Mental and Behavioral Health: Reporting of Clients Who Pose a Danger to Self or Others

Duration 90 Mins
Webinar ID IQW19E0503
Level Basic & Intermediate & Advanced

  • The Presenter’s methodology to assess whether a threat exists
  • Sanctions for failure to report/disclose and for improper disclosure
  • Review whether ethics permit or require disclosure of client information to prevent or mitigate violence
  • Federal and state statutes and regulations on the duty to warn to prevent or mitigate violence
  • Federal and state statutes and regulations on disclosure of client information to prevent or mitigate violence
  • Judicial decisions on the duty to warn and the propriety of disclosure of client information to prevent or mitigate violence
  • Consider whether mental or behavioral health clients are actually more likely than others to engage in violent attacks
  • What conditions give rise to the duty to warn or permission to do so in the absence of a specific duty
  • DHHS methodology to assess whether a threat exists

Overview of the webinar

  • This webinar will give attendees the knowledge to evaluate whether and how to report that a client is a risk to himself or others without violating HIPAA, 42 C.F.R. Part 2 (regulating substance abuse treatment information) and other state and federal confidentiality laws
  • It will provide a methodology to do so, including a worksheet to fill out in such situations which will go a long way to ensuring a correct decision while at the same time minimizing any adverse legal consequences

Who should attend?

  • Privacy Officer
  • Healthcare Attorney
  • Mental Health Professional
  • Behavioral Health Professional
  • Psychologist
  • Psychiatrist
  • Licensed Clinical Social Worker
  • Substance Abuse Counselor
  • Compliance Officer
  • Risk Managers
  • Healthcare Consultants

Why should you attend?

  • With the recent shootings at Marjory Stoneman Douglas High in Parkland, Florida, the debate on the prevalence of mental health in public mass shootings has identified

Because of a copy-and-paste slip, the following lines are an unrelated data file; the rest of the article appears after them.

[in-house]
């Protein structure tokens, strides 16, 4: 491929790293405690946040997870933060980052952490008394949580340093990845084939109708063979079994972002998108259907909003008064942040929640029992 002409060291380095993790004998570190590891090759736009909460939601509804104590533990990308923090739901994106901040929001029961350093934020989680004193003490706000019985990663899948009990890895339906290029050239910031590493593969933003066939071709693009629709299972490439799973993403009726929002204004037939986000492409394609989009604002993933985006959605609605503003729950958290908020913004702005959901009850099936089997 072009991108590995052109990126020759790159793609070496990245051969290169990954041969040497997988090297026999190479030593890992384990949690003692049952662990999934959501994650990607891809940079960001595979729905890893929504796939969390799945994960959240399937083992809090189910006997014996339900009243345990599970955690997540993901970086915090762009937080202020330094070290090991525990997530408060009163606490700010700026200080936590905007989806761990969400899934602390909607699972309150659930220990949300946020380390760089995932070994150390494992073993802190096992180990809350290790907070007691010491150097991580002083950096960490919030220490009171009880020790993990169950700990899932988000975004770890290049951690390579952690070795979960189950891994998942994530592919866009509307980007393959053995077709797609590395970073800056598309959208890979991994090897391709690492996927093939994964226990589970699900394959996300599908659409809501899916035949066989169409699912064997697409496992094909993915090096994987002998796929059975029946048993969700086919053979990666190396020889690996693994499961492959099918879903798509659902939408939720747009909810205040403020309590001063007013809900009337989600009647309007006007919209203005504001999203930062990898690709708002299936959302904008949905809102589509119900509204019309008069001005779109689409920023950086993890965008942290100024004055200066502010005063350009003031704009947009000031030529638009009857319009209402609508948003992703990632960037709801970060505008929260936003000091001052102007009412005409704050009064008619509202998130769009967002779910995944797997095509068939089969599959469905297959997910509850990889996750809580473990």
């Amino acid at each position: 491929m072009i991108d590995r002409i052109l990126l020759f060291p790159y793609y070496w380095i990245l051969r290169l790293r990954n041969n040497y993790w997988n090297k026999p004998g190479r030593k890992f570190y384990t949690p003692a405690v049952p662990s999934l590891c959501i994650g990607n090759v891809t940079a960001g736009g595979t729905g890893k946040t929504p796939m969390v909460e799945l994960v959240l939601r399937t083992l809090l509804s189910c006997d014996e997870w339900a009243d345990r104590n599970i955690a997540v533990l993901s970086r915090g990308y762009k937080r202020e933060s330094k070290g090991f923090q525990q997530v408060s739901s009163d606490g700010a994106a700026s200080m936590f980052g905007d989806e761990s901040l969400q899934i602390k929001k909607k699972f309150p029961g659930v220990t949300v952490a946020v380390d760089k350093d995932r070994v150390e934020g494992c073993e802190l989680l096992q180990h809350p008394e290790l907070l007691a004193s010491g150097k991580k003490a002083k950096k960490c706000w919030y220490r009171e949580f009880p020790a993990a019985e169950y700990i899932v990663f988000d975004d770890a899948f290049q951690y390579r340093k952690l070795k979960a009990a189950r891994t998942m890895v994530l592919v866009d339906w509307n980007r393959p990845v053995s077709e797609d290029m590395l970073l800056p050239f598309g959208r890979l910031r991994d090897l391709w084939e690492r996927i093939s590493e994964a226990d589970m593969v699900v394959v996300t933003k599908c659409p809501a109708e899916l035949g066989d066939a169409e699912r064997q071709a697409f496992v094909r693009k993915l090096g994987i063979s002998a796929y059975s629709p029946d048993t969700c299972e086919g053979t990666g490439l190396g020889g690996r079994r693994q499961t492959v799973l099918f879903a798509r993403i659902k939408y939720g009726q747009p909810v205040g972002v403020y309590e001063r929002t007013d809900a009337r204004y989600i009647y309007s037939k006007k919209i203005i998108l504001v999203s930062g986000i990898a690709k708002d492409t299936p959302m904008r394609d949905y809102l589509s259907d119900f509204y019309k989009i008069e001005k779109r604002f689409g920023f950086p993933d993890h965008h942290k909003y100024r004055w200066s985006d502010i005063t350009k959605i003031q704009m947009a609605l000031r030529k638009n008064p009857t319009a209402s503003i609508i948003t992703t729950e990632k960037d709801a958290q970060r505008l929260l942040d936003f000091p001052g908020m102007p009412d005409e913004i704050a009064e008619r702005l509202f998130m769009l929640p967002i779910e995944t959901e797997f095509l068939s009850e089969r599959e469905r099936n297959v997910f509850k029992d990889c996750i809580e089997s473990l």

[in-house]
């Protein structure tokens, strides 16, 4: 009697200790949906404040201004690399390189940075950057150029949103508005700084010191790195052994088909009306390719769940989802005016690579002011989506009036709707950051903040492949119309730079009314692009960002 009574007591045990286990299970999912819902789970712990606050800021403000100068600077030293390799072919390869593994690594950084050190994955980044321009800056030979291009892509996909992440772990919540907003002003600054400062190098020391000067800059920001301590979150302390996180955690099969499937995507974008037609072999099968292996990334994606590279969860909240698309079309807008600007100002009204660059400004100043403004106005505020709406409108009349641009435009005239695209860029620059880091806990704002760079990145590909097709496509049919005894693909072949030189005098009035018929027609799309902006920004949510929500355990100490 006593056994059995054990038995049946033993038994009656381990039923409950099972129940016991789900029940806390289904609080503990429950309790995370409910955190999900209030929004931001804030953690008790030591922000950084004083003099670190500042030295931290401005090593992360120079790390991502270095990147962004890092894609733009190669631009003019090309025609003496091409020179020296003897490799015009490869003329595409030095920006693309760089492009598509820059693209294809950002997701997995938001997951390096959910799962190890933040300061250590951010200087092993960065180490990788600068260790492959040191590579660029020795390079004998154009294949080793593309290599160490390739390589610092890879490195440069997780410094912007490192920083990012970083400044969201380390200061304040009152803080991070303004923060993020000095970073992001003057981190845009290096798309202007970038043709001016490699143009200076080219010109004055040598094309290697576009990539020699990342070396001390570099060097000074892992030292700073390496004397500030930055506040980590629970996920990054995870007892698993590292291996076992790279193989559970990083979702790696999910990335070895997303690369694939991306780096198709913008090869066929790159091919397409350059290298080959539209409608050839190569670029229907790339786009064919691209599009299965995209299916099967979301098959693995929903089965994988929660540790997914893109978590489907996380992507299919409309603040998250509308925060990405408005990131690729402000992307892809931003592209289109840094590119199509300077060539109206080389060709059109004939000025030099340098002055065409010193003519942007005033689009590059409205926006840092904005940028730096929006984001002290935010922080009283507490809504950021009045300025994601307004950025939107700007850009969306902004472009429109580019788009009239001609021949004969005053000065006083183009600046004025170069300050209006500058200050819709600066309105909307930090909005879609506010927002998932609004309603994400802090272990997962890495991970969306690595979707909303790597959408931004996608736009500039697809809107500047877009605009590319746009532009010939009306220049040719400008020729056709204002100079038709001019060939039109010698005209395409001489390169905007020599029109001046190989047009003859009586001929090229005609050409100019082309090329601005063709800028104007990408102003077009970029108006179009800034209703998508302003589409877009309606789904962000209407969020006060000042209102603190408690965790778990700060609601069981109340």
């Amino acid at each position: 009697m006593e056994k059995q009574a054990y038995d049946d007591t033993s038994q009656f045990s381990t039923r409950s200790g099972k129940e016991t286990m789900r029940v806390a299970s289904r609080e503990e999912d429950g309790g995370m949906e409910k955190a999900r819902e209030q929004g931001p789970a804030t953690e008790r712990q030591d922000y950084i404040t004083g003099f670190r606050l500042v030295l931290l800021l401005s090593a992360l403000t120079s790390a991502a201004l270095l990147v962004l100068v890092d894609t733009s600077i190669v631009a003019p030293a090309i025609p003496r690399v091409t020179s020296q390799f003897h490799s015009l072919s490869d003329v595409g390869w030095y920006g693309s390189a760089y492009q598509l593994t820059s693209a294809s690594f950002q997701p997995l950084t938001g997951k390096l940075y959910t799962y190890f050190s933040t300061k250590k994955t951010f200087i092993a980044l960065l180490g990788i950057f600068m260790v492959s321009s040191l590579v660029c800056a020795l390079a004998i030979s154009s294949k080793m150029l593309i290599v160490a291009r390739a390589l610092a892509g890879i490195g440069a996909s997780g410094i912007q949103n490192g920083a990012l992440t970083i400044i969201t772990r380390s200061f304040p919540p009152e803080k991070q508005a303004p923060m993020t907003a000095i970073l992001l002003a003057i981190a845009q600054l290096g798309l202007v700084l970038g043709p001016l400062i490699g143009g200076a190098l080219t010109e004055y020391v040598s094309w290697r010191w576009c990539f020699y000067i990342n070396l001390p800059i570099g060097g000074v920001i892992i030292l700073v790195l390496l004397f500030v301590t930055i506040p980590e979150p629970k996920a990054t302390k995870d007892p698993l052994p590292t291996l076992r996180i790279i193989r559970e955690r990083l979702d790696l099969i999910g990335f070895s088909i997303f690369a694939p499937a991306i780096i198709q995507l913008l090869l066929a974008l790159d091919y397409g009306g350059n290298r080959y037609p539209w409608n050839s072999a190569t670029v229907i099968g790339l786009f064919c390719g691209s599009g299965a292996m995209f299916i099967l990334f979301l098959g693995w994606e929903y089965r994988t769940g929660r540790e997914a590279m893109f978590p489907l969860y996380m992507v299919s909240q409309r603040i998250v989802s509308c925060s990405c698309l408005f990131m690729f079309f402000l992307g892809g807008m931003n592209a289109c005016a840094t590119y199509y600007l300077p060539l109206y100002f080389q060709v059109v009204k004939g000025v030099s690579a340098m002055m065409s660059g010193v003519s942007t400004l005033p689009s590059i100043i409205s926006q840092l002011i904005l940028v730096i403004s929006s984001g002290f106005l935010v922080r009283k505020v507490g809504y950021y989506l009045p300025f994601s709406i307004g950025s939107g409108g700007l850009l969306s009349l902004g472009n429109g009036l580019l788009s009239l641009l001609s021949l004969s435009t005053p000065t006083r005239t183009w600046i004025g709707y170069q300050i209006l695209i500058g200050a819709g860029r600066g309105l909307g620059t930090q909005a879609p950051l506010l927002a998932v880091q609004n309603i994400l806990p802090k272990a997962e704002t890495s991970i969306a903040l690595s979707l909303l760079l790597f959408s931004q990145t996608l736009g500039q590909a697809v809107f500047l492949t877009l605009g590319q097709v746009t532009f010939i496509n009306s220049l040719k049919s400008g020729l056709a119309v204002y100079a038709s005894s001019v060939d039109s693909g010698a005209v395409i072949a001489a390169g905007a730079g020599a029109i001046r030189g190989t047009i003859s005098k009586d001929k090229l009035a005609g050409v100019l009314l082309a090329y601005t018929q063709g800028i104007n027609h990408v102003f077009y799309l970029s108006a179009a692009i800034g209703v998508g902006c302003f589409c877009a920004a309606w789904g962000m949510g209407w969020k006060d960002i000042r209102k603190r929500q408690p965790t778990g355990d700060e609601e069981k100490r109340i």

• Much Press coverage has focused on the failure of many entities to take effective action to prevent these deaths and serious injuries
  • Such practices face great potential liability both for reporting improperly (e.g., breach or confidentiality lawsuit) or for failing to report (e.g. lawsuit for wrongful death). And the decision whether to report is not an easy one
  • Attendees will have the knowledge of whether and how to disclose health information to prevent or mitigate the harm of violence against a named individual or the public in general
  • Attendees will have a methodology to make those determinations, document them, and protect themselves from liability in such situations
  • Besides learning all the points covered above, attendees will also receive a checklist to follow to document such incidents and their outcomes

Faculty - Mr.Jonathan P. Tomes

Jonathan P. Tomes is a national HIPAA compliance consultant and attorney admitted in Illinois, Missouri, Kansas, and Oklahoma who practices in Kansas City, Kansas, and the greater Kansas City area. After he had retired from the U.S. Army as a JAGC officer, having been a military judge (which taught him how to read and interpret government regulations) and having spent several years as a military intelligence officer (which taught him about gathering and using information), he taught law at IIT Chicago-Kent College of Law before he opened his own private law practice. Mr. Tomes is President of EMR Legal, a national HIPAA compliance consulting firm. EMR Legal has consulted and trained over 1,000 HIPAA clients since 1998, ranging from Federal, State and County governments to large hospitals to small practices. Jon is currently working on an online HIPAA training video and an online HIPAA risk assessment.


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